International Business

27 Jun


It had become almost a ritual. Every year Russian officials promised that by the end of the following year their country would complete the negotiations to join the World Trade Organization. Every year the timetable slipped by another year. But now Vladimir Putin, Russia’s prime minister, has broken with the ritual by announcing that, after 16 years of trying to get in, Russia no longer wants to join the WTO on its own but only as part of a customs union that it has forged with Belarus and Kazakhstan. The turnaround shocked trade negotiators on both sides, who only weeks ago were trying to iron out the last wrinkles in a deal. Why the change? The Kremlin may just be fed up with endless new demands and delays. After last August’s war with Georgia, Mr Putin accused the West of politicising the trade talks and said that Russia would not be pushed around. Both Ukraine and Georgia, two former Soviet republics that cause big headaches in the Kremlin, are now in the WTO, leaving Russia behind (and, not incidentally, acquiring a veto over its membership). By making his announcement before Barack Obama’s visit to Moscow, Mr Putin removed an easy concession the American president might have offered. “We really thought we could have completed [the talks] by the end of the year”, said a senior American official. In practical terms Russia will lose little. It exports mainly oil and gas, which are largely not covered by the WTO. Being outside the organization for a bit longer gives it more freedom to raise import duties on secondhand cars or export duties on timber. Some observers suggest that the Kremlin was never truly comfortable with the idea of free trade and saw the rules as a nuisance rather than a stimulus to restructure the economy. Yet Russia’s aspiration to membership, which in turn opened up the prospect of joining the Parisbased OECD club of rich countries, demonstrated its desire for integration into the global economic system. Now the Kremlin seems to prefer being a distinct regional power that can offer alternative economic and military institutions and alliances to the West’s. Mr Putin has long argued that international organizations such as the WTO and the International Monetary Fund have outlived their day and should be supplemented or even replaced by regional clubs. In the multipolar world that Russia advocates, it sees itself as a centre of regional influence. A military alliance between Russia and Uzbekistan, Belarus, Armenia, Kazakhstan, Kyrgyzstan and Tajikistan, called the Collective Security Treaty Organization (CSTO), should be «no worse than NATO», Dmitry Medvedev, Russia’s president, argued recently. Russia sees any foreign project that touches the former Soviet Union, including the European Union’s new eastern partnership, as a direct challenge. Yet the bigger threat to its ambitions to reassert regional influence lies in its own attitude towards the neighbours. Even as it was signing a customs union with Belarus, Russia imposed a ban on Belarusian milk products, which it claimed did not meet its new packaging rules (rather as it once argued that Georgian wine, fruit and mineral water were of substandard quality). But Alyaksandr Lukashenka, the autocratic president of Belarus, interpreted this (probably accurately) as a punishment for being rude about Russia and refusing to back its policy of recognizing the independence of the Georgian territories of Abkhazia and South Ossetia.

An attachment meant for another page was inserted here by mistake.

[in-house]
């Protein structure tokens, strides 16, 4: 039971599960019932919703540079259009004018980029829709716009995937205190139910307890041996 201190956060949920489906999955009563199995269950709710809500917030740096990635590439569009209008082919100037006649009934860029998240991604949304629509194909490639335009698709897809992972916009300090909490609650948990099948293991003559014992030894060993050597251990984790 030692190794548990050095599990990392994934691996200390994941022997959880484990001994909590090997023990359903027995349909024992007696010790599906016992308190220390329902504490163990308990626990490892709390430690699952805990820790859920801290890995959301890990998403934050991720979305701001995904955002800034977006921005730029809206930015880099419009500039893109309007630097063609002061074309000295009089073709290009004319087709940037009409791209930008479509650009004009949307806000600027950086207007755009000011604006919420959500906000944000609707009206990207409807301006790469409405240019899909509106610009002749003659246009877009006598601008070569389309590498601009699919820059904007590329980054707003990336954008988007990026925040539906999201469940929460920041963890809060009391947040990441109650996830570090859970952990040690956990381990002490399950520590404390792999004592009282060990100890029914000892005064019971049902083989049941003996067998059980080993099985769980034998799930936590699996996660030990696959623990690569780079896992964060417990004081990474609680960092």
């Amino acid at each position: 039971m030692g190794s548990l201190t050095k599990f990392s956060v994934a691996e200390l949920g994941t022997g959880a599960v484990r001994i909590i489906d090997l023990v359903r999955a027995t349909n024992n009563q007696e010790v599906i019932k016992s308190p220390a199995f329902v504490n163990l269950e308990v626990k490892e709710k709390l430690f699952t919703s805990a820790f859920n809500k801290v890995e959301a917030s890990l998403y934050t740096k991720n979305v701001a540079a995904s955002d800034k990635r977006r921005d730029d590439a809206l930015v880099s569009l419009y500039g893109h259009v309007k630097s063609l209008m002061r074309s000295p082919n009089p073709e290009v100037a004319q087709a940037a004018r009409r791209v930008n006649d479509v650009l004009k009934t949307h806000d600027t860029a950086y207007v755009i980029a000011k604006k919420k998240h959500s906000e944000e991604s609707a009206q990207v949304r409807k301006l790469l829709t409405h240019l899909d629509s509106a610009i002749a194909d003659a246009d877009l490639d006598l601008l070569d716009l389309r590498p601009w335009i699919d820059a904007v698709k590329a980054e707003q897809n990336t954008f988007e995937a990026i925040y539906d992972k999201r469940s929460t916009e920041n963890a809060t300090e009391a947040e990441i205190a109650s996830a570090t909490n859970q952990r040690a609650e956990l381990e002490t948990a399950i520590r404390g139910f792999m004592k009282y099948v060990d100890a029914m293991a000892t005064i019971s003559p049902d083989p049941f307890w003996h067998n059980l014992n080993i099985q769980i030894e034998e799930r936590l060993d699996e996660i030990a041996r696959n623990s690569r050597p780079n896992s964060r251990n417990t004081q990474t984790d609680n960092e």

Answer the following question.

Q1. Why has Russia long been reluctant to join the World Trade Organization (WTO)?



During the 1990s, seeking to tame hyperinflation, Argentina had tied the value of its peso to the American dollar — a “convertibility” strategy that proved unsustainable because of rising global interest rates. The country privatized many industries, which led to high unemployment but also made Argentina’s economy more efficient. By 1999, however, it was clear to most economists that Argentina was marching inexorably toward a default and devaluation. The number of people under the poverty line was growing — it peaked at more than 50 percent of the population in 2002 — and unemployment was soaring. Social tensions rose. There were eight general strikes in Argentina in 2001, with looting and thousands of roadblocks. Huge lines formed outside many European embassies as waves of Argentines fled their country. In December the government fell, and the departing president fled as a riot raged below. Over the next 10 days, four presidents assumed power and then quickly resigned before a fifth, Eduardo Duhalde, declared the currency devaluation. A short time later, Congress formally approved the debt default that was already a de facto reality. In 2003 Mr. Kirchner was elected to succeed the interim president, Mr. Duhalde. Mr. Kirchner embarked on a new economic model — the one that his wife, continued to follow today. Its pillars are sustaining a weak currency to foster exports and discourage imports, and maintaining fiscal and trade surpluses that can be tapped for financing government and paying down debt. The Argentine government waited until 2005, when its economy was already in recovery, to conduct the first of two debt restructurings. Nongovernment foreign investors — the biggest included pension funds from Italy, Japan and the United States — took haircuts costing them twothirds of their investments. Notably, the one creditor that was paid back in full — in 2006 — was the International Monetary Fund, to which Argentina owed $9.8 billion dating to the 1990s. Since paying off the International Monetary Fund, Argentina has not borrowed from the fund. That enabled the Kirchner governments to avoid the agency’s typical prescription of cutting state spending. The Argentine government has maintained hefty subsidies on energy and some food to avoid public discontent — steps that would be anathema to the monetary fund. But high commodity prices have helped let Mrs. Kirchner maintain popularity at home through generous government outlays.